14 Jun 2011

Sir Patrick Michael Leigh Fermor, DSO, OBE (11 February 1915 – 10 June 2011)

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Patrick Leigh Fermor (right) in German uniform before the capture of General Kreipe in April 1944

Leigh Fermor’s most famous exploit was the capture and abduction during WWII of the German military governor of Crete General Karl Heinrich Kreipe on April 26, 1944, which episode’s highpoint is described in William Davenport’s 2008 review of a published collection of the letters exchanged between Leigh Fermor and Deborah Devonshire.

In Leigh Fermor’s own account of the abduction of General Kreipe, the climax comes not as the general’s staff car is stopped at night by a British SOE partly dressed in stolen German uniforms, nor as the Cretan partisans help smuggle the general into the highlands and hence to a waiting British submarine; but instead as ‘a brilliant dawn was breaking over the crest of Mount Ida’.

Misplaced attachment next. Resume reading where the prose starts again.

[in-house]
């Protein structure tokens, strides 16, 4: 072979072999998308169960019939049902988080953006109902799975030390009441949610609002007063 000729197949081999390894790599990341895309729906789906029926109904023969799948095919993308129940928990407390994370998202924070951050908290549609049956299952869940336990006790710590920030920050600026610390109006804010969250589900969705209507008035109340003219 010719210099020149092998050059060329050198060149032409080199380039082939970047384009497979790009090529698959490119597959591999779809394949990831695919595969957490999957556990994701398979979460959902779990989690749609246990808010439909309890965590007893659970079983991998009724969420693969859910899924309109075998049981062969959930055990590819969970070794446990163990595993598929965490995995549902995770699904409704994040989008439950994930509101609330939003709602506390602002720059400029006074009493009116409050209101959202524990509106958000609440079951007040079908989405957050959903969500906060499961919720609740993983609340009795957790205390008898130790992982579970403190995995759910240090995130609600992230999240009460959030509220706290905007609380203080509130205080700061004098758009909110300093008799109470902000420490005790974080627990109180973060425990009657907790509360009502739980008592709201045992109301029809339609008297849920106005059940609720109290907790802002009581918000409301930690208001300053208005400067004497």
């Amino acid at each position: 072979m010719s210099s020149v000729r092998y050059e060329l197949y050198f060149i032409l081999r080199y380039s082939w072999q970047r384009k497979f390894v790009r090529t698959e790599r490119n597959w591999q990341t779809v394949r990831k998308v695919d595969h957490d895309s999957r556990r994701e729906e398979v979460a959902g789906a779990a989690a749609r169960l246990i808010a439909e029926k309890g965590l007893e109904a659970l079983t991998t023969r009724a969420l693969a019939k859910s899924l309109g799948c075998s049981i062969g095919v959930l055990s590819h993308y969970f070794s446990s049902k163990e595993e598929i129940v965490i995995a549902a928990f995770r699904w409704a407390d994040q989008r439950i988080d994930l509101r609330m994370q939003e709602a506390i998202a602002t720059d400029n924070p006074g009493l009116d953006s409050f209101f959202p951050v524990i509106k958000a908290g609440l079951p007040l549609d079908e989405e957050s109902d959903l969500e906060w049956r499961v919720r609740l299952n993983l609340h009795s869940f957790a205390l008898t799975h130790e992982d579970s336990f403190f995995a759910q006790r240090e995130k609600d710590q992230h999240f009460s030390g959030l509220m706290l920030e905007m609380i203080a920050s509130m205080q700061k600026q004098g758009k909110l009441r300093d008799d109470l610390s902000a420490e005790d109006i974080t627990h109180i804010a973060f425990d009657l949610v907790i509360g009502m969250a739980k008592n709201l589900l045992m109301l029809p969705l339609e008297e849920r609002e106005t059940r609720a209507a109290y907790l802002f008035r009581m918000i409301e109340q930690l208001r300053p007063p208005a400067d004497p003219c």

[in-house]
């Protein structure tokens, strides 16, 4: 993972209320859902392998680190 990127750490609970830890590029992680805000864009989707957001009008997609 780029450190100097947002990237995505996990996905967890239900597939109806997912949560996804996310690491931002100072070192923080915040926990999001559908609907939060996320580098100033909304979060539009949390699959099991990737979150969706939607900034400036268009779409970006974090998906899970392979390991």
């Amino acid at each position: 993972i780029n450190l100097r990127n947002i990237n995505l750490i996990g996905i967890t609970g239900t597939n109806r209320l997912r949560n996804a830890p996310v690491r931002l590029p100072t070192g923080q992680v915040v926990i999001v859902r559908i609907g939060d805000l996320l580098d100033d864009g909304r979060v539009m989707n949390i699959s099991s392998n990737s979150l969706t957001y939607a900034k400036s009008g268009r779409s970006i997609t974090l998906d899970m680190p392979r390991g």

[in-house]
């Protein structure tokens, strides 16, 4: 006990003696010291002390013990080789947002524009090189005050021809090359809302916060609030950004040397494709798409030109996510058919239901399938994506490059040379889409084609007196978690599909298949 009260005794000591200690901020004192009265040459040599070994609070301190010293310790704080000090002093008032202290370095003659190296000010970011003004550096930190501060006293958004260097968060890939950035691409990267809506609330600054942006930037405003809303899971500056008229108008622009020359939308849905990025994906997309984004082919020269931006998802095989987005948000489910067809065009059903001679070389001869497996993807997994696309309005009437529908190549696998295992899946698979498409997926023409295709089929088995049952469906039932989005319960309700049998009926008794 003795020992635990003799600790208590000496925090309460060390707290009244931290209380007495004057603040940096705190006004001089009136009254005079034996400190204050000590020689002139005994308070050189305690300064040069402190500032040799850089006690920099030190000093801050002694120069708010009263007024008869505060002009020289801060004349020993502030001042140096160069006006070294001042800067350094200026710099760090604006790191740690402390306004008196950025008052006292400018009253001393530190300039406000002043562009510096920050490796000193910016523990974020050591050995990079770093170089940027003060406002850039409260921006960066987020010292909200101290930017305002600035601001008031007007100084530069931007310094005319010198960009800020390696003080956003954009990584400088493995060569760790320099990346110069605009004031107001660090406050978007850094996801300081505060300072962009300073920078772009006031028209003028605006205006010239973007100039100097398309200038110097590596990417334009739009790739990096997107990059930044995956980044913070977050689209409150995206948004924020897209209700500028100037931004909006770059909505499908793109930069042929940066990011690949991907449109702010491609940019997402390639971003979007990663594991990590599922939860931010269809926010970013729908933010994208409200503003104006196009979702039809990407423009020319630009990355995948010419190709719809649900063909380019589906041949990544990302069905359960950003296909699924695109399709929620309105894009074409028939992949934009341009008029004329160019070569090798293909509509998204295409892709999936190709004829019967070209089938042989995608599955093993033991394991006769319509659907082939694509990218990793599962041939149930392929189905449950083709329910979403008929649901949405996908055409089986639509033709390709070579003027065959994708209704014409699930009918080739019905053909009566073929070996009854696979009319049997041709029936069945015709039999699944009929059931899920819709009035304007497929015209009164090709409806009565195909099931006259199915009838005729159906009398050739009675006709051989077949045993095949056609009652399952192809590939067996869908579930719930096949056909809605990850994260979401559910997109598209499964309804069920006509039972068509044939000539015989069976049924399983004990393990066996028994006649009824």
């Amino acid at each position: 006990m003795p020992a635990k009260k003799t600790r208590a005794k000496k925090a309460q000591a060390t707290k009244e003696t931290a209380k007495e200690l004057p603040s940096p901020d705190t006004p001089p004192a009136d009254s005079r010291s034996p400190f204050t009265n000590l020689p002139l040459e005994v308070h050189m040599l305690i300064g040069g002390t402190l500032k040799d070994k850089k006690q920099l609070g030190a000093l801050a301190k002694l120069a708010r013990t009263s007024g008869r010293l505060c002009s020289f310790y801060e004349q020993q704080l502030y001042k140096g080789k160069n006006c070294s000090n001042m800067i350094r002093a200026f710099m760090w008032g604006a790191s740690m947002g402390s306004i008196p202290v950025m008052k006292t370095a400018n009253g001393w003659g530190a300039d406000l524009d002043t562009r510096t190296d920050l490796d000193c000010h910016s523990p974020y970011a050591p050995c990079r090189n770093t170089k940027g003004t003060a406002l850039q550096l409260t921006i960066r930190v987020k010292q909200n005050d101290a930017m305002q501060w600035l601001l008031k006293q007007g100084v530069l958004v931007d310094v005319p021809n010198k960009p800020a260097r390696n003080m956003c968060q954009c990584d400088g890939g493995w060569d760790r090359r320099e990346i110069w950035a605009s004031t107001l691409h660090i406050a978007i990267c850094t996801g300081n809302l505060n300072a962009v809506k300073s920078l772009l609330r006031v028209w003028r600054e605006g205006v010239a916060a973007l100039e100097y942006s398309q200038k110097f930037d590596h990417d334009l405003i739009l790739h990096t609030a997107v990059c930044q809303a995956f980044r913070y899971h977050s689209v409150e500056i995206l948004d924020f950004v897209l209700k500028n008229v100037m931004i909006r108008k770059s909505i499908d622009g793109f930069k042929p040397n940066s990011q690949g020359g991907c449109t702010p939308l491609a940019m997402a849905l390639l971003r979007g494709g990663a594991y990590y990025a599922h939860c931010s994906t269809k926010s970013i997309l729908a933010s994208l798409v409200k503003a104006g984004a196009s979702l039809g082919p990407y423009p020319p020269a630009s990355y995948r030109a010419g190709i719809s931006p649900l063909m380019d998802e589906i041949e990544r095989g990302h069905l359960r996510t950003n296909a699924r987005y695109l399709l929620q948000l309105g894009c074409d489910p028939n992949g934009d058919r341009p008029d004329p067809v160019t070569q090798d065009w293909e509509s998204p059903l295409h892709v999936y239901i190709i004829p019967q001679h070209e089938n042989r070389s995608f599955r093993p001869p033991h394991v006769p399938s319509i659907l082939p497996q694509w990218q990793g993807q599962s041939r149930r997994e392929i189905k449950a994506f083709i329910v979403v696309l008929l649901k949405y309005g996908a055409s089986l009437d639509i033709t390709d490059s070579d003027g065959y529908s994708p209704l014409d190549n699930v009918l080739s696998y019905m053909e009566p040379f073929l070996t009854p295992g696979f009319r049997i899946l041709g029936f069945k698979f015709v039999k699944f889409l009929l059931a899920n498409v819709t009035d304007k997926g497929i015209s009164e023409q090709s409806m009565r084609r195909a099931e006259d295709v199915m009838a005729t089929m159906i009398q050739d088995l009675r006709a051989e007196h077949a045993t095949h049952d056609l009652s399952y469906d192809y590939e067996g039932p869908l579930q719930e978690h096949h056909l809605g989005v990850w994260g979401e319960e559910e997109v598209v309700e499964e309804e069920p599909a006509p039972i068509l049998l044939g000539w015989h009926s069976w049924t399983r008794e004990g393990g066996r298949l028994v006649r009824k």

‘We were all three lying smoking in silence, when the general, half to himself, slowly said, “Vides ut alta stet nive candidum Soracte“. It was the opening of one of the few Horace odes I knew by heart. I went on reciting where he had broken off… The general’s blue eyes swivelled away from the mountain top to mine – and when I’d finished, after a long silence, he said: “Ach so, Herr Major!” It was very strange. “Ja, Herr General.” As though for a moment, the war had ceased to exist. We had both drunk at the same fountains long before; and things were different between us for the rest of our time together.’

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The Telegraph obituary

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Wikipedia biography

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Paul Rahe knew Leigh Fermor and wrote his own tribute.

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